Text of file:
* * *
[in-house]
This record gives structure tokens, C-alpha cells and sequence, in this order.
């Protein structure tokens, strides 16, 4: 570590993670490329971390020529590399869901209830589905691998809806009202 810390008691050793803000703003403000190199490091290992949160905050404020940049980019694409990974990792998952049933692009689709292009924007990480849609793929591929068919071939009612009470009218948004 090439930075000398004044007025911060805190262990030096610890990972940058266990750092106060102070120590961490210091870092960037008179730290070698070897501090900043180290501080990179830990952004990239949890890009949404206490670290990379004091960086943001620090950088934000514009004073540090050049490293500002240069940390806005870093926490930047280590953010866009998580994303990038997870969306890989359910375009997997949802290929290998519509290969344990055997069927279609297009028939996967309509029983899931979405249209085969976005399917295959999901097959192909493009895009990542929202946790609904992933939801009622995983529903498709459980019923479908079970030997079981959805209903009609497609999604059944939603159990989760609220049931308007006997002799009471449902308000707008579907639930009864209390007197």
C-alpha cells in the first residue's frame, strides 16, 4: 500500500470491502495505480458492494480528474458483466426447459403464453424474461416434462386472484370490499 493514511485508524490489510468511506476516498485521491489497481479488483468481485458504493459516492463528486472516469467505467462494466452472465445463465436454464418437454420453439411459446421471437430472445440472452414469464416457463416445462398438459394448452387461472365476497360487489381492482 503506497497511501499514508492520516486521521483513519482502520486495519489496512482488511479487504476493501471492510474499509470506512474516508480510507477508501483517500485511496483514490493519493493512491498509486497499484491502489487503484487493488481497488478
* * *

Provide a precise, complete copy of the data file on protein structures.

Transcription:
[in-house]
This record gives structure tokens, C-alpha cells and sequence, in this order.
């Protein structure tokens, strides 16, 4: 570590993670490329971390020529590399869901209830589905691998809806009202 810390008691050793803000703003403000190199490091290992949160905050404020940049980019694409990974990792998952049933692009689709292009924007990480849609793929591929068919071939009612009470009218948004 090439930075000398004044007025911060805190262990030096610890990972940058266990750092106060102070120590961490210091870092960037008179730290070698070897501090900043180290501080990179830990952004990239949890890009949404206490670290990379004091960086943001620090950088934000514009004073540090050049490293500002240069940390806005870093926490930047280590953010866009998580994303990038997870969306890989359910375009997997949802290929290998519509290969344990055997069927279609297009028939996967309509029983899931979405249209085969976005399917295959999901097959192909493009895009990542929202946790609904992933939801009622995983529903498709459980019923479908079970030997079981959805209903009609497609999604059944939603159990989760609220049931308007006997002799009471449902308000707008579907639930009864209390007197």
C-alpha cells in the first residue's frame, strides 16, 4: 500500500470491502495505480458492494480528474458483466426447459403464453424474461416434462386472484370490499 493514511485508524490489510468511506476516498485521491489497481479488483468481485458504493459516492463528486472516469467505467462494466452472465445463465436454464418437454420453439411459446421471437430472445440472452414469464416457463416445462398438459394448452387461472365476497360487489381492482 503506497497511501499514508492520516486521521483513519482502520486495519489496512482488511479487504476493501471492510474499509470506512474516508480510507477508501483517500485511496483514490493519493493512491498509486497499484491502489487503484487493488481497488478